Friday, May 27, 2011

Siblings (and their parents) thrive with one-on-one time

From today's Briefing:

A common refrain around my house: “It’s not fair.”
The phrase is most often delivered in a whiny tone of voice and relates to a perceived slight.
It’s not fair that Cooper gets to play at a friend’s house and Katie doesn’t. It’s not fair that Katie is invited to a birthday party and Cooper can’t participate. It’s not fair that Cooper gets to go out for ice cream and Katie doesn’t.
What goes unspoken: It’s not fair that Mommy has to listen to so much whining.
I’m a sibling, too, though. I remember feeling left out. Whether or not that feeling matches reality doesn’t matter; only the perception counts.
As a parent, I actually look forward to those minutes or hours when one child is gone and the “slighted” child is with me (notwithstanding the initial “not fair” cries).
Tuesday afternoons afford one-on-one time with each of my children. We all drive together to Katie’s gymnastics lesson. While Katie practices, Cooper and I sit in the stands and visit.
Then I drive him to occupational therapy. I leave him at the clinic and turn back to the gym, where I pick up Katie and we return to the clinic to wait for Cooper’s appointment to end.
Each child gets some undivided attention. I ask about recess and lunch (during which the most important social events of the school day take place) and receive details in return. Cooper doesn’t risk getting interrupted by a random Katie thought or pointed commentary and vice versa.
Last weekend, Cooper attended a triathlon-training clinic. Katie chose to spend the afternoon with her grandparents instead of waiting around for her brother.
We all benefited. Katie received the undivided attention of doting grandparents, and they enjoyed her company without having to intervene in occasional sibling arguments. I was able to bike with Cooper, watch him run and take him to lunch.
We ate at the Mecca Restaurant on Harry Hines, a Dallas institution since 1938. With just Cooper at the table, I felt comfortable telling him about my first memory of the diner. Katie is still too young and impressionable for my tale of rebellion.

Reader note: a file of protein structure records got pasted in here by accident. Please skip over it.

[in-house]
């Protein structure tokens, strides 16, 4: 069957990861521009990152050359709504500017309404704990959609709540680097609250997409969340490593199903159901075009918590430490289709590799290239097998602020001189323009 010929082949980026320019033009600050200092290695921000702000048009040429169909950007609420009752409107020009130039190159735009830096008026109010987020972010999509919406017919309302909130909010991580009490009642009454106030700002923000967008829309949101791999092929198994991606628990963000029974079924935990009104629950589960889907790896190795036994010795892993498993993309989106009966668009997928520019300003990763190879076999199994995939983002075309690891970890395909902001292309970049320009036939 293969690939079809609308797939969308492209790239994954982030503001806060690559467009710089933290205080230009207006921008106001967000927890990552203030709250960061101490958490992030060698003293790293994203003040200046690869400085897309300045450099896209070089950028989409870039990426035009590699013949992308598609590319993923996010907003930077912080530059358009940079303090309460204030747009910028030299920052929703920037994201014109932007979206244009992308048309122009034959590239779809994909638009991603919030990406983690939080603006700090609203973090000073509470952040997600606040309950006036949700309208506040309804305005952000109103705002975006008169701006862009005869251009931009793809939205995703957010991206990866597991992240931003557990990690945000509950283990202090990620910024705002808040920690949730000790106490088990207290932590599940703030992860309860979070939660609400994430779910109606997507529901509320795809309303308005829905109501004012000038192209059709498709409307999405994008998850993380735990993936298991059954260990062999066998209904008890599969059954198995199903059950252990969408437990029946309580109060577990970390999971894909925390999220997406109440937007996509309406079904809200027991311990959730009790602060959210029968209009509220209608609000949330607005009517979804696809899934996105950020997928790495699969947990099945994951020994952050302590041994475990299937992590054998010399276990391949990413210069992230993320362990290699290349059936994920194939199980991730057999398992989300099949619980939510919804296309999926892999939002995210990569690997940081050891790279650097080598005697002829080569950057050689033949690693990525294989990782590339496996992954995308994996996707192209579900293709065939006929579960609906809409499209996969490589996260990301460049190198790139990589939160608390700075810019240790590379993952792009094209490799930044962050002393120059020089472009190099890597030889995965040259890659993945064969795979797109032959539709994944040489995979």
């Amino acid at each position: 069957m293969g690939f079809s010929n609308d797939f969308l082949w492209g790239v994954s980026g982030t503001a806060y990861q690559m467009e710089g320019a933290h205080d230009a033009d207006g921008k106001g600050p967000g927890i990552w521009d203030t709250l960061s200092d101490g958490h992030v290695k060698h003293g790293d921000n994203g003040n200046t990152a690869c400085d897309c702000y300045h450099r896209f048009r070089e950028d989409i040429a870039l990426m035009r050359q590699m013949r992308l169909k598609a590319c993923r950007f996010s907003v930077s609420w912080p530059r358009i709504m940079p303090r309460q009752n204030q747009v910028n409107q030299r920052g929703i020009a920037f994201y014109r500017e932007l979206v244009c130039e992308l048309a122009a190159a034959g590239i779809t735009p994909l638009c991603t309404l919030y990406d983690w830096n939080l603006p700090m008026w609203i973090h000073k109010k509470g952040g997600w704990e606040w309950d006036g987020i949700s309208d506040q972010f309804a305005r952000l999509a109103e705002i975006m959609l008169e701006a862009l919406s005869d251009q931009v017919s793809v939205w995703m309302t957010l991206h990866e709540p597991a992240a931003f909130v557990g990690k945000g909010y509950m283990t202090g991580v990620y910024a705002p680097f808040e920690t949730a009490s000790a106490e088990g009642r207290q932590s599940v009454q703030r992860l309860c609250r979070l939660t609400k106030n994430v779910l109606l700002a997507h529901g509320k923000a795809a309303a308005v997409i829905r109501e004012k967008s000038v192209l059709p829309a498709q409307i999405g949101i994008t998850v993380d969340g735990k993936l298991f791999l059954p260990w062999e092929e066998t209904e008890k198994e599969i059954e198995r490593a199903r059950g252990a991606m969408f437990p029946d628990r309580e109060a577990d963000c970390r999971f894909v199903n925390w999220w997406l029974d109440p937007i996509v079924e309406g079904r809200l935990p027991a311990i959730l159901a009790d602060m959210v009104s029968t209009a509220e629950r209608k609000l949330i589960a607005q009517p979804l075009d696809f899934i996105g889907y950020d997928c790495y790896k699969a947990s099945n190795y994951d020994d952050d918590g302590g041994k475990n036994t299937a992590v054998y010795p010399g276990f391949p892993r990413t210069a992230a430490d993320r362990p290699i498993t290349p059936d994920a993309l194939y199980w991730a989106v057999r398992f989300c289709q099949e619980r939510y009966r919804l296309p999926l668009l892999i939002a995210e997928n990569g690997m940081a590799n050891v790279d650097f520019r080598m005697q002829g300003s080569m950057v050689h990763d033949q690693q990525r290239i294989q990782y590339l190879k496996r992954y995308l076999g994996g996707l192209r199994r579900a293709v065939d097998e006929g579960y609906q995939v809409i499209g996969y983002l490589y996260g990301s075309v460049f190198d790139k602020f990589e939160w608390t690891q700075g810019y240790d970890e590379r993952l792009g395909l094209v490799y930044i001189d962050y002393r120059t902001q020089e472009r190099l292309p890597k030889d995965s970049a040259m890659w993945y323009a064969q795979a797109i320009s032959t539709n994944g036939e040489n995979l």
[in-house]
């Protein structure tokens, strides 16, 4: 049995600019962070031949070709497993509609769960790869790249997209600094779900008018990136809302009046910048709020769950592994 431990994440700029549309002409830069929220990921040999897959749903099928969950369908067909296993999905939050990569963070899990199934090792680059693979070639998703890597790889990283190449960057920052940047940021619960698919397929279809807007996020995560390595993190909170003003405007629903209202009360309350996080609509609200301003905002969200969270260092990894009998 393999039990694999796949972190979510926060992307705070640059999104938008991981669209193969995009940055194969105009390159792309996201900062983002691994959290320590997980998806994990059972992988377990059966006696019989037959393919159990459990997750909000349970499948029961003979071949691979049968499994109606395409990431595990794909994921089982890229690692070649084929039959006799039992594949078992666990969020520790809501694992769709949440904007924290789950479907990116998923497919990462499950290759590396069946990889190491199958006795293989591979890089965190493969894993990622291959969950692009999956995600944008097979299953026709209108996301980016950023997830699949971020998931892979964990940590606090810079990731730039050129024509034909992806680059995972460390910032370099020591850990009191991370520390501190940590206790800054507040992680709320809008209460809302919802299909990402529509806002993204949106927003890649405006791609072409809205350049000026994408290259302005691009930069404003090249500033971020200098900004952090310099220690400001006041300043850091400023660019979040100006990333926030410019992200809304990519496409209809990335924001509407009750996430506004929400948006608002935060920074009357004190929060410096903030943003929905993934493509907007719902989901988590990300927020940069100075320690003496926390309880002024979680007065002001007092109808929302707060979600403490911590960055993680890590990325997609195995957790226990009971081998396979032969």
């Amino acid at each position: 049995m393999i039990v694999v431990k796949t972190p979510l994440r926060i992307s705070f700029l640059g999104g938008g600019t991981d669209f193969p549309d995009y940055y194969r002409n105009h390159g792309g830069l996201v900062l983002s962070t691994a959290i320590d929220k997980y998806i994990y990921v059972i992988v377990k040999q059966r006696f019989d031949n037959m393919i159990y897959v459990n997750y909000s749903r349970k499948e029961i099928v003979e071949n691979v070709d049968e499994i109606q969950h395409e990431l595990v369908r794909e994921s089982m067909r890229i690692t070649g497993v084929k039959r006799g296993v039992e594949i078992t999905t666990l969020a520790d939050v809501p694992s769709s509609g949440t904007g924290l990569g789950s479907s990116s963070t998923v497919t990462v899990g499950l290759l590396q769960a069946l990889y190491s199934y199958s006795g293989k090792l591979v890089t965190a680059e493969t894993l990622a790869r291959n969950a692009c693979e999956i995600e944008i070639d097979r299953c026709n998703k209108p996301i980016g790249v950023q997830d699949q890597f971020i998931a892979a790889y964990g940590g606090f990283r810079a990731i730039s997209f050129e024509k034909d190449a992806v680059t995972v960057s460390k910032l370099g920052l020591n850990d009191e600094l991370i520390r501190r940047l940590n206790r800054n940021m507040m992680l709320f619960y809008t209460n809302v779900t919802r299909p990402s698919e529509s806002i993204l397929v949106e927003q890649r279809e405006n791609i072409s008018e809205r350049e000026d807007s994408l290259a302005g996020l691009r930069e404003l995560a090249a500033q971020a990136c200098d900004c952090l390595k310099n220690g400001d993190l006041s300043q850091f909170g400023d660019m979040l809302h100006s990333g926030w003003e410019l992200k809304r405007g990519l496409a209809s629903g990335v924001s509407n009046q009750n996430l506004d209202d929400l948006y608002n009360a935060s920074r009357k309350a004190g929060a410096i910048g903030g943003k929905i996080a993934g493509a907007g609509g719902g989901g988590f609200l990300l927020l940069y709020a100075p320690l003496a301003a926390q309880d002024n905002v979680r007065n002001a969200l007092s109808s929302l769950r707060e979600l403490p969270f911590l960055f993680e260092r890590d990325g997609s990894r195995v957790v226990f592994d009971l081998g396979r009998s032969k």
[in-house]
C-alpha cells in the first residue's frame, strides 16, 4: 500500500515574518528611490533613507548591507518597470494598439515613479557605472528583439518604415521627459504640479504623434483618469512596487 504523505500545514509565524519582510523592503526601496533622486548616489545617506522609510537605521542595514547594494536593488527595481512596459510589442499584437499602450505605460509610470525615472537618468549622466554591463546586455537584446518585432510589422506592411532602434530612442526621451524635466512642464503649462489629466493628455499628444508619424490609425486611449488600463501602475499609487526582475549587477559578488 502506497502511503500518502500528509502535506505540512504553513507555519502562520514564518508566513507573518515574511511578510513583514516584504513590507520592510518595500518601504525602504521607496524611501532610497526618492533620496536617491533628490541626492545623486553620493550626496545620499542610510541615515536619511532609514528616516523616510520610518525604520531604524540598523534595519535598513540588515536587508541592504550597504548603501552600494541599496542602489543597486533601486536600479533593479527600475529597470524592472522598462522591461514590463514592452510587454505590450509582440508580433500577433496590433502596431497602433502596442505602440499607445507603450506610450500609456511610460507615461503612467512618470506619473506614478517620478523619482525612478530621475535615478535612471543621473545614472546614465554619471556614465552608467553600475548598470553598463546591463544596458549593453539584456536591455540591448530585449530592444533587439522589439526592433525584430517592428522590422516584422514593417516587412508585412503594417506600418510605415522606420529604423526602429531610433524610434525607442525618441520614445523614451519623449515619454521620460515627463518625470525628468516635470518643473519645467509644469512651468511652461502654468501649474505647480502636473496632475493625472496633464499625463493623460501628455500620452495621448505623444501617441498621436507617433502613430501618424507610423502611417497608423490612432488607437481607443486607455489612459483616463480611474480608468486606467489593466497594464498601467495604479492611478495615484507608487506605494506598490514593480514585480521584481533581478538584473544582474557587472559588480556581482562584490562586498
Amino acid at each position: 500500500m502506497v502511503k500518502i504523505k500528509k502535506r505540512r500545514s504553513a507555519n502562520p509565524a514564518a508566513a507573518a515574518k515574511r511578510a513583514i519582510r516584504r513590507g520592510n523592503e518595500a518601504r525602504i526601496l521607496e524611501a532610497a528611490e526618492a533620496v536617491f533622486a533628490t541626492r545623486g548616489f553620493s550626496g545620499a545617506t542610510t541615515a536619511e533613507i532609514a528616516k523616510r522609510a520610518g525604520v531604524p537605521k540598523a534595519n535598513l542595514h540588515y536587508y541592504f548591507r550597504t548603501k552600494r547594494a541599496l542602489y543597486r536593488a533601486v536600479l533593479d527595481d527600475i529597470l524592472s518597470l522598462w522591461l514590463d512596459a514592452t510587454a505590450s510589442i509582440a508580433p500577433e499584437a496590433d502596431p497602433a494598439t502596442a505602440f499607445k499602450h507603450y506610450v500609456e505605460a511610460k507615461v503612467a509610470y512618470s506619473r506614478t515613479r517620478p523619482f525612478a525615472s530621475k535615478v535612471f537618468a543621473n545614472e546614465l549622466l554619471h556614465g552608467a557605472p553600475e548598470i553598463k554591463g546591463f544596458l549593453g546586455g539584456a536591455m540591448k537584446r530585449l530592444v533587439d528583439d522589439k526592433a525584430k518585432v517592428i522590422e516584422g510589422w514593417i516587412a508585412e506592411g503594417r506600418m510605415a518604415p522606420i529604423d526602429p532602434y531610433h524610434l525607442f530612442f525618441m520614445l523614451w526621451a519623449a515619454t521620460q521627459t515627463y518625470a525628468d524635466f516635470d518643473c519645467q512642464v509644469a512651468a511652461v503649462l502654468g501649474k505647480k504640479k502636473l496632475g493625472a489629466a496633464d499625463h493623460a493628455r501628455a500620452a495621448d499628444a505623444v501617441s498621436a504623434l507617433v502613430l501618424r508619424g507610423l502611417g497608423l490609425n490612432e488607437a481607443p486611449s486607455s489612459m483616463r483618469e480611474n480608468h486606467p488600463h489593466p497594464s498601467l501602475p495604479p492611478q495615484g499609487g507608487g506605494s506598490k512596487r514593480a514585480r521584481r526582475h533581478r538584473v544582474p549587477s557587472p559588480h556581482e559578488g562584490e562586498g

I skipped class exactly one time in high school. A friend invited me to ditch our first-period European history class in favor of breakfast at the Mecca. I hemmed and hawed and finally said yes, giving in to peer pressure and my disinterest in the class. (My affection for history developed much later.)
I was a nervous wreck during the breakfast. Though we were 10 miles and two towns removed from school, I was certain that at any moment someone we knew would walk in and discover our malfeasance. I don’t remember what I ate, but I’ve never forgotten that ache of worry.
Wide-eyed Cooper sat across the table from me, nursing a chocolate shake, fascinated by my confession. (I threw in the obligatory “you should never do that yourself” speech.)
We chatted the rest of lunch about his triathlon training and the college flags decorating the diner and surprising facts about koala bears. He told me his latest silly jokes. To get to Grandma’s house, we drove through some of my old neighborhoods, and I shared some more stories that made him laugh.
When we arrived, Katie shared that her day included watching a movie and baking and eating pie — activities that Cooper enjoys himself.
This time, though, he didn’t declare “not fair.” He was also mum on details of my confession and the chocolate shake he devoured. On this day, at least, no one felt slighted.
Tyra Damm is a Briefing columnist. Email her at

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